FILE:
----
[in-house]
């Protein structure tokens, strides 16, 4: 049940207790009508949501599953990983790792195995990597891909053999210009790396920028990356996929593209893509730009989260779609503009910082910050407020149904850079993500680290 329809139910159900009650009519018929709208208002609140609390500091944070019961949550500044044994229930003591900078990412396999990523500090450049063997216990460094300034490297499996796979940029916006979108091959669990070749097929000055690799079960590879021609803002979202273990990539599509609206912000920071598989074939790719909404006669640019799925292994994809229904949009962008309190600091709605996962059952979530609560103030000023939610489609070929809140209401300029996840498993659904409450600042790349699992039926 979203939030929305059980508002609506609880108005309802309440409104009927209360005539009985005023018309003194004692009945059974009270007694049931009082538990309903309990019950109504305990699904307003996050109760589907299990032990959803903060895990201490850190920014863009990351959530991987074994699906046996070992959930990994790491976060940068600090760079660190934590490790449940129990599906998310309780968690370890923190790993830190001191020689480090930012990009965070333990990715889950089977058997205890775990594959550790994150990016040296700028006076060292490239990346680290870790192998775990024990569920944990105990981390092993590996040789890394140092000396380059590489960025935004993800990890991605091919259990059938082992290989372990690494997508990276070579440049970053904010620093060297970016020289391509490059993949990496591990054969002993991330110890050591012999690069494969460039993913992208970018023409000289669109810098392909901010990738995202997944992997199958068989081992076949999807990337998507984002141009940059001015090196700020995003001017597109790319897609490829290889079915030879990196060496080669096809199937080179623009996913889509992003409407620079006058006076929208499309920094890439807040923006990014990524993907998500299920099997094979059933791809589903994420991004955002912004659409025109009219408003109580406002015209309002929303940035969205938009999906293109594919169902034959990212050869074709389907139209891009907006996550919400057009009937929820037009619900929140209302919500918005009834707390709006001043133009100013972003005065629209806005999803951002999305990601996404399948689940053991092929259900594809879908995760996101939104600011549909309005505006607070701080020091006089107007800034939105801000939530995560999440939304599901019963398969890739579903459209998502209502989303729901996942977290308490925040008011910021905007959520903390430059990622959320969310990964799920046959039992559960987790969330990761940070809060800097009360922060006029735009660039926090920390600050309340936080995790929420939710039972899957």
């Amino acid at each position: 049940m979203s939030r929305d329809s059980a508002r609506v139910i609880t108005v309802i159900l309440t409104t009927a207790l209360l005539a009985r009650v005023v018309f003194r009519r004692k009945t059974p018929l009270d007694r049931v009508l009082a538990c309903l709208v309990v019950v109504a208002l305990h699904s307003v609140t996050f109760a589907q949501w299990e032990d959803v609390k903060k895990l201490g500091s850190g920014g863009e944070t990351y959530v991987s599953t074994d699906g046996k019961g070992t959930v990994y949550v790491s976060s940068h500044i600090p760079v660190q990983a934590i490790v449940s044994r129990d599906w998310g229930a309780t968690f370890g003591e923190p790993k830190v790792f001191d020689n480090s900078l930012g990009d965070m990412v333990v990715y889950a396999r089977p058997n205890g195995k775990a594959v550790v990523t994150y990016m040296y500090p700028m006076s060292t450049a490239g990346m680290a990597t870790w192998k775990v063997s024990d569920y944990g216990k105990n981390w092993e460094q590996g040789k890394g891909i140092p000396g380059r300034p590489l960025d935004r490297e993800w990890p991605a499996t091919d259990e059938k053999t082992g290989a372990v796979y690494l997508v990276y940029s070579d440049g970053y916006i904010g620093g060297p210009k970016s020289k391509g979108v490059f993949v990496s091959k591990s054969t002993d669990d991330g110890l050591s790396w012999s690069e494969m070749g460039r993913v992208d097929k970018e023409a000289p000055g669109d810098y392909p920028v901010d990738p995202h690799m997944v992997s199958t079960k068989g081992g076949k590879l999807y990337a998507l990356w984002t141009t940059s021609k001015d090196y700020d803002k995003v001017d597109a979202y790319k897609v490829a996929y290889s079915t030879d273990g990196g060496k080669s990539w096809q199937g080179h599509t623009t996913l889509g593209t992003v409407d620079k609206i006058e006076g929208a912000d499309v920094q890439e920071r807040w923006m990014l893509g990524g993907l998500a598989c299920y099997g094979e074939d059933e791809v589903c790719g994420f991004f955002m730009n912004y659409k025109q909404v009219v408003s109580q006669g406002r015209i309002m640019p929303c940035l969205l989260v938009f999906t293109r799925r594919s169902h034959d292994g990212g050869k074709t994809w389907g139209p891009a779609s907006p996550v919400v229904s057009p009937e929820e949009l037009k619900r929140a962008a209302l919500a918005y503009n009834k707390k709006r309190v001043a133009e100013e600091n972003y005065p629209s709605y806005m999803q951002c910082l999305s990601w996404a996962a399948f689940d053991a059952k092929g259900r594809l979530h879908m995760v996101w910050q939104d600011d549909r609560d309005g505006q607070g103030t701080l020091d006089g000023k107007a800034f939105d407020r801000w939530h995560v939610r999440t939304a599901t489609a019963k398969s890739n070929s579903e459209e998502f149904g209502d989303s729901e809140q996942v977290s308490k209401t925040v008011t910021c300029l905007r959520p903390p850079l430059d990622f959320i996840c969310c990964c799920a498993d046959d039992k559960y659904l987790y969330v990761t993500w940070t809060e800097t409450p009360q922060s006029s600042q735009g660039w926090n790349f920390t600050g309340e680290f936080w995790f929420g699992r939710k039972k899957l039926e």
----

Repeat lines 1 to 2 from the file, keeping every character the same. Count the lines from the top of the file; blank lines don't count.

[in-house]
């Protein structure tokens, strides 16, 4: 049940207790009508949501599953990983790792195995990597891909053999210009790396920028990356996929593209893509730009989260779609503009910082910050407020149904850079993500680290 329809139910159900009650009519018929709208208002609140609390500091944070019961949550500044044994229930003591900078990412396999990523500090450049063997216990460094300034490297499996796979940029916006979108091959669990070749097929000055690799079960590879021609803002979202273990990539599509609206912000920071598989074939790719909404006669640019799925292994994809229904949009962008309190600091709605996962059952979530609560103030000023939610489609070929809140209401300029996840498993659904409450600042790349699992039926 979203939030929305059980508002609506609880108005309802309440409104009927209360005539009985005023018309003194004692009945059974009270007694049931009082538990309903309990019950109504305990699904307003996050109760589907299990032990959803903060895990201490850190920014863009990351959530991987074994699906046996070992959930990994790491976060940068600090760079660190934590490790449940129990599906998310309780968690370890923190790993830190001191020689480090930012990009965070333990990715889950089977058997205890775990594959550790994150990016040296700028006076060292490239990346680290870790192998775990024990569920944990105990981390092993590996040789890394140092000396380059590489960025935004993800990890991605091919259990059938082992290989372990690494997508990276070579440049970053904010620093060297970016020289391509490059993949990496591990054969002993991330110890050591012999690069494969460039993913992208970018023409000289669109810098392909901010990738995202997944992997199958068989081992076949999807990337998507984002141009940059001015090196700020995003001017597109790319897609490829290889079915030879990196060496080669096809199937080179623009996913889509992003409407620079006058006076929208499309920094890439807040923006990014990524993907998500299920099997094979059933791809589903994420991004955002912004659409025109009219408003109580406002015209309002929303940035969205938009999906293109594919169902034959990212050869074709389907139209891009907006996550919400057009009937929820037009619900929140209302919500918005009834707390709006001043133009100013972003005065629209806005999803951002999305990601996404399948689940053991092929259900594809879908995760996101939104600011549909309005505006607070701080020091006089107007800034939105801000939530995560999440939304599901019963398969890739579903459209998502209502989303729901996942977290308490925040008011910021905007959520903390430059990622959320969310990964799920046959039992559960987790969330990761940070809060800097009360922060006029735009660039926090920390600050309340936080995790929420939710039972899957």